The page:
11 Apr 2011

Banking report: still too big to fail?

It’s hard to imagine a more respected operative to answer the question – “what’s to be done about the banks?” Sir John Vickers is the Master of All Souls College Oxford, a former Chief Economist at the Bank of England, a former regulator, and a man whose academic research focuses on the economics of competition and regulation.

But is his report, in a sense, an Inside Job (see my blog on the Oscar winning documentary that spells out who got us into the banking meltdown and who is still in the system pulling the levers). Inside Job in the sense that the changes will take place inside the institution, there will be no external sign for wider society to see. Vickers’ interim report is no revolutionary manual. His rejection of a complete separation between “casino” banking and “retail” banking calms City nerves. Firewalls between these activities are his solution.

When you talk to senior City operatives, the banks they talk about are surprisingly not the state owned ones, but the PLC operations like Barclays who, whilst never bailed out, did take up taxpayer-provided funding to secure their activities. It’s hard to see how, if a big name bank failed in one sector, it would not inflict irreparable reputational damage on the whole bank. And we shall once again depend on regulators who have failed in the past, to detect and move on what is going on.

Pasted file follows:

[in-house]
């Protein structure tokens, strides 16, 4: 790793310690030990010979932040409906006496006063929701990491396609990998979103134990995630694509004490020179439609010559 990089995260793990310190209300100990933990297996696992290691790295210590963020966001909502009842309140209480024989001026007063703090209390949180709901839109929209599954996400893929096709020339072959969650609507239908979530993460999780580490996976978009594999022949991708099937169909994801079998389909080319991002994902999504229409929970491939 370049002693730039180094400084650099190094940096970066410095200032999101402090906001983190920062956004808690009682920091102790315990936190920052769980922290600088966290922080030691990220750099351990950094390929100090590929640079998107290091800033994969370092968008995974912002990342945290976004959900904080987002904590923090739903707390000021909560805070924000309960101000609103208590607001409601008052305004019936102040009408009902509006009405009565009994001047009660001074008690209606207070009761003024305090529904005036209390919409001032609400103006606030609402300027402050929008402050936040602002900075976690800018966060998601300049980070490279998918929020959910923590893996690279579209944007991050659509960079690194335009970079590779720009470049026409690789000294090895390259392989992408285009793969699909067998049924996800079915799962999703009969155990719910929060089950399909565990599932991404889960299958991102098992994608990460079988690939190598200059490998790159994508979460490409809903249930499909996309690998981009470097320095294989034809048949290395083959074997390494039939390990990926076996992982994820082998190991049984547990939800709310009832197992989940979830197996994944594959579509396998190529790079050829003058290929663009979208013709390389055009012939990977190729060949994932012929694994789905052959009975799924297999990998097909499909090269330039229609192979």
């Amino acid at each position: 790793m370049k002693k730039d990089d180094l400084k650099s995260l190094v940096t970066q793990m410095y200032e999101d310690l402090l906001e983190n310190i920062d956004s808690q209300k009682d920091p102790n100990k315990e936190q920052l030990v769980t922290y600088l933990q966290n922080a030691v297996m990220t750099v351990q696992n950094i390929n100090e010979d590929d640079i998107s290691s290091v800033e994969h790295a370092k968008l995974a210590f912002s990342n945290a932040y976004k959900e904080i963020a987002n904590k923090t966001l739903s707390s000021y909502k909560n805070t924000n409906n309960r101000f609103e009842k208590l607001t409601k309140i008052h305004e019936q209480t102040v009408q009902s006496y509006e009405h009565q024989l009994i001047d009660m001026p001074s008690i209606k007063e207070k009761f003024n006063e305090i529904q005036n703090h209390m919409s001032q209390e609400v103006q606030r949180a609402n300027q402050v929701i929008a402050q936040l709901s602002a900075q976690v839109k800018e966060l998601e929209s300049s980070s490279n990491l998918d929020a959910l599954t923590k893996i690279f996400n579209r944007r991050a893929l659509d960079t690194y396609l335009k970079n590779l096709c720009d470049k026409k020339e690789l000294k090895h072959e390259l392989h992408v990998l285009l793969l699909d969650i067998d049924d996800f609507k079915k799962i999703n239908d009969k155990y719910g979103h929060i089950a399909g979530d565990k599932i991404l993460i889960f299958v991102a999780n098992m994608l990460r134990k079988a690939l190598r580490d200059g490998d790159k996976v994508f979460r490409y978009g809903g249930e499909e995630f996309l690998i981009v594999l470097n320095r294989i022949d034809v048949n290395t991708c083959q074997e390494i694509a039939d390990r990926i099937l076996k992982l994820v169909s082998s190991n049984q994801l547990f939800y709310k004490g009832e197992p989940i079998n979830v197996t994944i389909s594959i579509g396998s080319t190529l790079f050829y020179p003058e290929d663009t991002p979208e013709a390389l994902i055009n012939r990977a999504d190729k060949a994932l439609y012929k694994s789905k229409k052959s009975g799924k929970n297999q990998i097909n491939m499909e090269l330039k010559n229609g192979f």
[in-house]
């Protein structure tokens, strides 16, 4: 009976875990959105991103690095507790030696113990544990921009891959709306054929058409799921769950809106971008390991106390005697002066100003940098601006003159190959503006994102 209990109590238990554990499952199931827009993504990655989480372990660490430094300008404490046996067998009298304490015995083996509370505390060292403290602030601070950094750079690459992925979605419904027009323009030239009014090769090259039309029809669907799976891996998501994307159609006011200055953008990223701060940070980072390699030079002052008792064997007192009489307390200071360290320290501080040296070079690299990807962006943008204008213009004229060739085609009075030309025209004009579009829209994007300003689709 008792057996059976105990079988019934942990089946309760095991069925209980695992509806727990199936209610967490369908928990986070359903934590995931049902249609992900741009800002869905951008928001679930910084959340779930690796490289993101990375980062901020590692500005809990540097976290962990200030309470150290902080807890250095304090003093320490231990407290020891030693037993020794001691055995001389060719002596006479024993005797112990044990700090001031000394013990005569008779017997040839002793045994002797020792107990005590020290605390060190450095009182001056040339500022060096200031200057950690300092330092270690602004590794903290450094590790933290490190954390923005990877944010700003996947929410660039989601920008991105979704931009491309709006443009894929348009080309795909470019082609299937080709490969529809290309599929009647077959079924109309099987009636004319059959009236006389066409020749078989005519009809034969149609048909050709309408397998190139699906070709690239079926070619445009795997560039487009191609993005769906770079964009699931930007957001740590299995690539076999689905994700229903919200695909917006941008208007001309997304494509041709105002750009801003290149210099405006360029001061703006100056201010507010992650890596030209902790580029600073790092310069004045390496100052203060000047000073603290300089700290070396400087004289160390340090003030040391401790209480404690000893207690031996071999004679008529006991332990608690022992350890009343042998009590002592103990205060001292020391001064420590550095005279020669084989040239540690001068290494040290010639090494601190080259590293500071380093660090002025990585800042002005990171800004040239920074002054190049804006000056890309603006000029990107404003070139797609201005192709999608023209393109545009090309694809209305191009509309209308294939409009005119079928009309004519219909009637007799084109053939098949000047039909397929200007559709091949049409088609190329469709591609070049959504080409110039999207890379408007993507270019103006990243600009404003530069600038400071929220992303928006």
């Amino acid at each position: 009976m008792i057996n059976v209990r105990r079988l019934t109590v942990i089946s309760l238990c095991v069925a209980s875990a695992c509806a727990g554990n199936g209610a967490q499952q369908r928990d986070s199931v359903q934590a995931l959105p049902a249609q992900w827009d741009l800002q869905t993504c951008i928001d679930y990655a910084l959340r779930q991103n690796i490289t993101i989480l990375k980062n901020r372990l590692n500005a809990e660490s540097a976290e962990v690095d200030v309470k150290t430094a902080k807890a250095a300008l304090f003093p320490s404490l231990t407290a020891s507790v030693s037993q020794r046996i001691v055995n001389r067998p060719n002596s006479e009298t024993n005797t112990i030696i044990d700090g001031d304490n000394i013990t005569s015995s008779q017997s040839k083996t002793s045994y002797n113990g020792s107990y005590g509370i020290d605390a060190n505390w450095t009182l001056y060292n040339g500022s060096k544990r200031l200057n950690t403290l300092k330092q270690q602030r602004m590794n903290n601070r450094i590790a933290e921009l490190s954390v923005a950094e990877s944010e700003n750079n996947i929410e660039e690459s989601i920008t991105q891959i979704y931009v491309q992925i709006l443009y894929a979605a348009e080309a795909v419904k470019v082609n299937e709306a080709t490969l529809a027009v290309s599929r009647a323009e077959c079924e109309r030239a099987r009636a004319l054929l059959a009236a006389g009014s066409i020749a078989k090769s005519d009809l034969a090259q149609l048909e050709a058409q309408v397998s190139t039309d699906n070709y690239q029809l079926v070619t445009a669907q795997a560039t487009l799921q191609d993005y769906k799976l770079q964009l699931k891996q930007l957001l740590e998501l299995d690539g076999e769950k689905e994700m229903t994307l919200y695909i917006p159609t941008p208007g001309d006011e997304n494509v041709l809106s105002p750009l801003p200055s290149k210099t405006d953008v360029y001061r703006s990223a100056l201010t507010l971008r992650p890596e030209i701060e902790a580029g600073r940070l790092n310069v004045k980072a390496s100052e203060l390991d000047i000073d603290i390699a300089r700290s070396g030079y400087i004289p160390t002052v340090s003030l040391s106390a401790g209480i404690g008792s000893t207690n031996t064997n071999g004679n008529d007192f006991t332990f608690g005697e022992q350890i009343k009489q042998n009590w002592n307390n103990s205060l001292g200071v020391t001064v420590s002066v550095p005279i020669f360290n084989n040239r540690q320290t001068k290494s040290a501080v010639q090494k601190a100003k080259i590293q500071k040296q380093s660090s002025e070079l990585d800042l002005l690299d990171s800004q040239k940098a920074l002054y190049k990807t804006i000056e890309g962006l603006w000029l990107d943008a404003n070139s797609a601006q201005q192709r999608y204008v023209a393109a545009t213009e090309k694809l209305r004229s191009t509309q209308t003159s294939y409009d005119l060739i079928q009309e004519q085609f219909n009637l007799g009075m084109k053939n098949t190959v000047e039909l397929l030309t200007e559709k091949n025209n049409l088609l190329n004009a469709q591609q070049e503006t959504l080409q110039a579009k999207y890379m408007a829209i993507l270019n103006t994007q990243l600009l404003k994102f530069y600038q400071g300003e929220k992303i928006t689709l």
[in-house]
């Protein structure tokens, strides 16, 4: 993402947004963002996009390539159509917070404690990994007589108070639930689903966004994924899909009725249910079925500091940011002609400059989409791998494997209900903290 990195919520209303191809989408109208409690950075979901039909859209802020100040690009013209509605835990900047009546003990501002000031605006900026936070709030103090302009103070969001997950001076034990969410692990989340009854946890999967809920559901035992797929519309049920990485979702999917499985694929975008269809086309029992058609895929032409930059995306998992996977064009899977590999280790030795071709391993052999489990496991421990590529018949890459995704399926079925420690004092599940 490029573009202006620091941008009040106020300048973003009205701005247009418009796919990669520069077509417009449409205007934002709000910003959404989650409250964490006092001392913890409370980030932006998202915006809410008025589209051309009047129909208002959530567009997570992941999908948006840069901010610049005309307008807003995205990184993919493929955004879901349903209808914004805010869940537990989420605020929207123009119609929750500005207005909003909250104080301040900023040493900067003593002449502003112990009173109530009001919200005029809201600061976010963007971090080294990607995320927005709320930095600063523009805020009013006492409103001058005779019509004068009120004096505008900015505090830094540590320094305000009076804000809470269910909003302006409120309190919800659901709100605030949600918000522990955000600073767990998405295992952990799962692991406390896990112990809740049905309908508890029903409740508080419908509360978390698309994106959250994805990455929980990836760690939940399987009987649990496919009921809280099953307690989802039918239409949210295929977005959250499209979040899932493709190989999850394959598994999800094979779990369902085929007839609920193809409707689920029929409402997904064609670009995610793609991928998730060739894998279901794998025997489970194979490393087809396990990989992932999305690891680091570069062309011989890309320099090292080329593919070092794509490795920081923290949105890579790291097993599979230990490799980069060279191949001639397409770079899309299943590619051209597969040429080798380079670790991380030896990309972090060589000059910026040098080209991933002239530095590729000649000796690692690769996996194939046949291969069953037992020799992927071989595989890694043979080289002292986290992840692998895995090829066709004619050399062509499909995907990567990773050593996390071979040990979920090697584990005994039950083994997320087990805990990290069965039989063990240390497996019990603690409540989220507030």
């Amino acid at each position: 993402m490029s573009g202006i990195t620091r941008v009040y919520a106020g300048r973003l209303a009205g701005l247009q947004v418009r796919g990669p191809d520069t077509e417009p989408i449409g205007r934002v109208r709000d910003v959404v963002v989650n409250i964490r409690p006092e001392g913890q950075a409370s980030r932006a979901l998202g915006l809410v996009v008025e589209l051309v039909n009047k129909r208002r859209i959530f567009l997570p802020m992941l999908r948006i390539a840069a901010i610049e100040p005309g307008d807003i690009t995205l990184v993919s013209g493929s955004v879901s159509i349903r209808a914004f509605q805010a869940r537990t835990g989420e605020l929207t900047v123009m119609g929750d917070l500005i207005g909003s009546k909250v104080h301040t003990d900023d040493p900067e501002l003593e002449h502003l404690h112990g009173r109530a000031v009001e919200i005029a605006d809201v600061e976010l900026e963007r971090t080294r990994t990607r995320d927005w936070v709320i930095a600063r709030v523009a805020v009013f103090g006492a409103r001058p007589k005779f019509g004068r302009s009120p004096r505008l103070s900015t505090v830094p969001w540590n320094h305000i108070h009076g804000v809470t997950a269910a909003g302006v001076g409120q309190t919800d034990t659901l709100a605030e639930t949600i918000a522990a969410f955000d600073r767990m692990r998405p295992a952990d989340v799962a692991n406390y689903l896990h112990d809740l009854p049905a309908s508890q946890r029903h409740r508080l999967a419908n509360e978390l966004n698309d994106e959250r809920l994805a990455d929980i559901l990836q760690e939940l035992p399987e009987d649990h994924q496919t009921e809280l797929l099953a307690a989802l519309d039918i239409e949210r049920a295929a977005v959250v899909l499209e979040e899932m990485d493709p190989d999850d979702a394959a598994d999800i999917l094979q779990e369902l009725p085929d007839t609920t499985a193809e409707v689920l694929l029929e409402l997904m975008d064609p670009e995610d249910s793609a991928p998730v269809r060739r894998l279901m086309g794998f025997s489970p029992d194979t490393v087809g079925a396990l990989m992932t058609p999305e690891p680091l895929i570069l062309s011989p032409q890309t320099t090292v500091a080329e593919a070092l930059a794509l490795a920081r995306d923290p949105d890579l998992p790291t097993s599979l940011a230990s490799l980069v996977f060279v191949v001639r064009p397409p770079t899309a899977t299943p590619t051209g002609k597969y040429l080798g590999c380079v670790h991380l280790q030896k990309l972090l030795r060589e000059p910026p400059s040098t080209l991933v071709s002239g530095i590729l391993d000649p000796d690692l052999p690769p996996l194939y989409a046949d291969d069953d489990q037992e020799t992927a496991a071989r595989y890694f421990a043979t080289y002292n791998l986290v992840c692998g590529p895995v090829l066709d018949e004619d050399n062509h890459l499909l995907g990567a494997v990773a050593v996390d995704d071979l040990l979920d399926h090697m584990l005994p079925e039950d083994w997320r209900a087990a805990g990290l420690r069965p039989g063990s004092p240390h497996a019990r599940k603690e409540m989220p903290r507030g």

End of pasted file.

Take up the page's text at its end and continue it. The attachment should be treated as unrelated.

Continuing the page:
In short, banks in the UK, despite Vickers, most experts say, will stay more or less as they are now – unprosecuted. And the tax payer will still pay.

Cross the Atlantic to today’s news – US regulators to prosecute or sue the executives and directors in more than 100 lawsuits. The Federal Deposit Insurance Corporation is to make an example of “over aggressive executives or inattentive directors of the 348 banks that failed in 2008 and after.” $80bn is estimated to be at stake.

How many British banks and bankers have been prosecuted or sued by our own regulatory authorities? How many are to be prosecuted?

Banking? Still an Inside Job?

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